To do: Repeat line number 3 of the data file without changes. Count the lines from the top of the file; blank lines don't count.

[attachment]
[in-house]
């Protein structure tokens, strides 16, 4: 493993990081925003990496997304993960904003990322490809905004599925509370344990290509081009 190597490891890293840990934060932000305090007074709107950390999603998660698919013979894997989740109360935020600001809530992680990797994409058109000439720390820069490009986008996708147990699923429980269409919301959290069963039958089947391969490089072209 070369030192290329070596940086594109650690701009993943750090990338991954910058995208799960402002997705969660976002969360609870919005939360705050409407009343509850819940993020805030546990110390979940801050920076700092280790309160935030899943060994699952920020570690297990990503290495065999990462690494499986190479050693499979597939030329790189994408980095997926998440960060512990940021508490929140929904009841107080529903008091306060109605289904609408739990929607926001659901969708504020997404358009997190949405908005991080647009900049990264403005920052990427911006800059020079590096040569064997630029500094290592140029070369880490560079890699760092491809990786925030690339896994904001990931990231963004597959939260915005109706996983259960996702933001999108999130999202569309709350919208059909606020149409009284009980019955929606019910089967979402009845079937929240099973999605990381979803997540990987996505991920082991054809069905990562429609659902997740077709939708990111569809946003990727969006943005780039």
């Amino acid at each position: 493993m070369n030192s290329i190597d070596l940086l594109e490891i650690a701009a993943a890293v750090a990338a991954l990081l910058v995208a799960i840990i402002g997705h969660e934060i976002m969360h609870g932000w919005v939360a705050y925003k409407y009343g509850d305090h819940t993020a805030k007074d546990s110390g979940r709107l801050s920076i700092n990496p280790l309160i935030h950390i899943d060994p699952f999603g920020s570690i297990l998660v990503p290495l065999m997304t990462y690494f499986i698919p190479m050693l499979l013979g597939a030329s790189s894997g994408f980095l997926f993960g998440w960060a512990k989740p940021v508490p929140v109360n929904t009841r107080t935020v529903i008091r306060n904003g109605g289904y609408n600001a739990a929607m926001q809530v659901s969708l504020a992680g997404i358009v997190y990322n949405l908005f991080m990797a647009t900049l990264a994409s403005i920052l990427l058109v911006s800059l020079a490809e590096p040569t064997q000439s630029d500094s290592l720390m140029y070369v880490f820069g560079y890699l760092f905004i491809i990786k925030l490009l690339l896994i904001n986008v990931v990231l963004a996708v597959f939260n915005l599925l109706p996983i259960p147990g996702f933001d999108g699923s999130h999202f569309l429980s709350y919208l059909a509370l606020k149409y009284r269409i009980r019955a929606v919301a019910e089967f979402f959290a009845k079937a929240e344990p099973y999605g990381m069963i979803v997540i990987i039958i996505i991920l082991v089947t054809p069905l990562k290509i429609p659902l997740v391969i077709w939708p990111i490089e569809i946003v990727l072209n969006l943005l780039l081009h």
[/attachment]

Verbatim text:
């Amino acid at each position: 493993m070369n030192s290329i190597d070596l940086l594109e490891i650690a701009a993943a890293v750090a990338a991954l990081l910058v995208a799960i840990i402002g997705h969660e934060i976002m969360h609870g932000w919005v939360a705050y925003k409407y009343g509850d305090h819940t993020a805030k007074d546990s110390g979940r709107l801050s920076i700092n990496p280790l309160i935030h950390i899943d060994p699952f999603g920020s570690i297990l998660v990503p290495l065999m997304t990462y690494f499986i698919p190479m050693l499979l013979g597939a030329s790189s894997g994408f980095l997926f993960g998440w960060a512990k989740p940021v508490p929140v109360n929904t009841r107080t935020v529903i008091r306060n904003g109605g289904y609408n600001a739990a929607m926001q809530v659901s969708l504020a992680g997404i358009v997190y990322n949405l908005f991080m990797a647009t900049l990264a994409s403005i920052l990427l058109v911006s800059l020079a490809e590096p040569t064997q000439s630029d500094s290592l720390m140029y070369v880490f820069g560079y890699l760092f905004i491809i990786k925030l490009l690339l896994i904001n986008v990931v990231l963004a996708v597959f939260n915005l599925l109706p996983i259960p147990g996702f933001d999108g699923s999130h999202f569309l429980s709350y919208l059909a509370l606020k149409y009284r269409i009980r019955a929606v919301a019910e089967f979402f959290a009845k079937a929240e344990p099973y999605g990381m069963i979803v997540i990987i039958i996505i991920l082991v089947t054809p069905l990562k290509i429609p659902l997740v391969i077709w939708p990111i490089e569809i946003v990727l072209n969006l943005l780039l081009h």